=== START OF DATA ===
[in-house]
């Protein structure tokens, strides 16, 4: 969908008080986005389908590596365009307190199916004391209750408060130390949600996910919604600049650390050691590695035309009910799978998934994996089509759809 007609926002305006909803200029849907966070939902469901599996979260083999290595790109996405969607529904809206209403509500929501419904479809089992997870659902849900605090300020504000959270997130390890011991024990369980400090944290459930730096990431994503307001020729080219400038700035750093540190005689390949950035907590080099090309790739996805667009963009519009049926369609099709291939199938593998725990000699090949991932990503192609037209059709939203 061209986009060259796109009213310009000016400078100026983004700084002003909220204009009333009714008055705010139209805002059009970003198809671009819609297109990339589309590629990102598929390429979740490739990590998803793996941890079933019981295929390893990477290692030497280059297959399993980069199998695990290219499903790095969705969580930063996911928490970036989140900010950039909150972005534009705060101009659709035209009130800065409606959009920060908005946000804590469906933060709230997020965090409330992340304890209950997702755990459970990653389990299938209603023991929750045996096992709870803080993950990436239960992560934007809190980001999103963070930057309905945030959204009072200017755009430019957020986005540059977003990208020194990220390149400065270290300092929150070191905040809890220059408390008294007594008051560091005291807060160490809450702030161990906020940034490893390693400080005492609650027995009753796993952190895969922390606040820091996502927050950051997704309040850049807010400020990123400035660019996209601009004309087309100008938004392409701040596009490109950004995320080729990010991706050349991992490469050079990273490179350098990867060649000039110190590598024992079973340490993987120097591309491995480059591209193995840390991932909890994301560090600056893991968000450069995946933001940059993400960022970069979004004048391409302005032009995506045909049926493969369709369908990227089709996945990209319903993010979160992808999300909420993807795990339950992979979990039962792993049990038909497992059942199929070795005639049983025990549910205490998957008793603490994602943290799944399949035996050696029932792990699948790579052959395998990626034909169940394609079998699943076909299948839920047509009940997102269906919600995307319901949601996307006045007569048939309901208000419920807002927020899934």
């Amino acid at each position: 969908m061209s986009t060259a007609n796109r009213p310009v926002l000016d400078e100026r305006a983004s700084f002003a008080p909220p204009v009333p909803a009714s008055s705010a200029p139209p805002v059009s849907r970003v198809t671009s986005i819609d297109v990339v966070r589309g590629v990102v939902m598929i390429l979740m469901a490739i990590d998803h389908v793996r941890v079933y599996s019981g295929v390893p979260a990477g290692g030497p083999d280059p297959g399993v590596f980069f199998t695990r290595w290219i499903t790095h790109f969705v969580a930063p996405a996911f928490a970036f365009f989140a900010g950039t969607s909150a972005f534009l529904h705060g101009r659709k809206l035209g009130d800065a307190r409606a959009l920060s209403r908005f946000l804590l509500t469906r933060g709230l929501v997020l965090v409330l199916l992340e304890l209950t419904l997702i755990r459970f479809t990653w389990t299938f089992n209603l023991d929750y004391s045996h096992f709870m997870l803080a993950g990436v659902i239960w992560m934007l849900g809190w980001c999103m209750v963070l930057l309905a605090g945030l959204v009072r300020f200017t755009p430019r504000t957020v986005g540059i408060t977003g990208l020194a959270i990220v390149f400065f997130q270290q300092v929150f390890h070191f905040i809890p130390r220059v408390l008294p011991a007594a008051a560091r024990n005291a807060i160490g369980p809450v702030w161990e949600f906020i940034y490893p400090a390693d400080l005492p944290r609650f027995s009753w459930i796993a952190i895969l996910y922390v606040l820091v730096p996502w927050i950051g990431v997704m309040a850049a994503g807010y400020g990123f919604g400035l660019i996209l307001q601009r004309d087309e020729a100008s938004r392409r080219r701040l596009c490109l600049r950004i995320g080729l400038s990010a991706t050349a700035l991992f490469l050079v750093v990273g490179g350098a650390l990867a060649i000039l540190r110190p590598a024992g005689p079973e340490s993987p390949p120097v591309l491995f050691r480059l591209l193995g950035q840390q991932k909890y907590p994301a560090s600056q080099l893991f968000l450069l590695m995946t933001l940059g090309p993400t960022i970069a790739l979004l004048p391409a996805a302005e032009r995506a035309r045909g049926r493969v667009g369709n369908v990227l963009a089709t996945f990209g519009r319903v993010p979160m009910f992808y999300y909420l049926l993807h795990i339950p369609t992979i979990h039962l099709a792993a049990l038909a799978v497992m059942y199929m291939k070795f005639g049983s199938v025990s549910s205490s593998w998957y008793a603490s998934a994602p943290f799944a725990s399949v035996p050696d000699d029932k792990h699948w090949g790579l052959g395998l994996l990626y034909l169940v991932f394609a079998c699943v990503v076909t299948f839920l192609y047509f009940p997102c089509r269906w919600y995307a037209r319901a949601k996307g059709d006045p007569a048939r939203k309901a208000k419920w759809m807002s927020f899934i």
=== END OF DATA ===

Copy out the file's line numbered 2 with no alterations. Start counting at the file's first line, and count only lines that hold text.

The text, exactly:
């Protein structure tokens, strides 16, 4: 969908008080986005389908590596365009307190199916004391209750408060130390949600996910919604600049650390050691590695035309009910799978998934994996089509759809 007609926002305006909803200029849907966070939902469901599996979260083999290595790109996405969607529904809206209403509500929501419904479809089992997870659902849900605090300020504000959270997130390890011991024990369980400090944290459930730096990431994503307001020729080219400038700035750093540190005689390949950035907590080099090309790739996805667009963009519009049926369609099709291939199938593998725990000699090949991932990503192609037209059709939203 061209986009060259796109009213310009000016400078100026983004700084002003909220204009009333009714008055705010139209805002059009970003198809671009819609297109990339589309590629990102598929390429979740490739990590998803793996941890079933019981295929390893990477290692030497280059297959399993980069199998695990290219499903790095969705969580930063996911928490970036989140900010950039909150972005534009705060101009659709035209009130800065409606959009920060908005946000804590469906933060709230997020965090409330992340304890209950997702755990459970990653389990299938209603023991929750045996096992709870803080993950990436239960992560934007809190980001999103963070930057309905945030959204009072200017755009430019957020986005540059977003990208020194990220390149400065270290300092929150070191905040809890220059408390008294007594008051560091005291807060160490809450702030161990906020940034490893390693400080005492609650027995009753796993952190895969922390606040820091996502927050950051997704309040850049807010400020990123400035660019996209601009004309087309100008938004392409701040596009490109950004995320080729990010991706050349991992490469050079990273490179350098990867060649000039110190590598024992079973340490993987120097591309491995480059591209193995840390991932909890994301560090600056893991968000450069995946933001940059993400960022970069979004004048391409302005032009995506045909049926493969369709369908990227089709996945990209319903993010979160992808999300909420993807795990339950992979979990039962792993049990038909497992059942199929070795005639049983025990549910205490998957008793603490994602943290799944399949035996050696029932792990699948790579052959395998990626034909169940394609079998699943076909299948839920047509009940997102269906919600995307319901949601996307006045007569048939309901208000419920807002927020899934």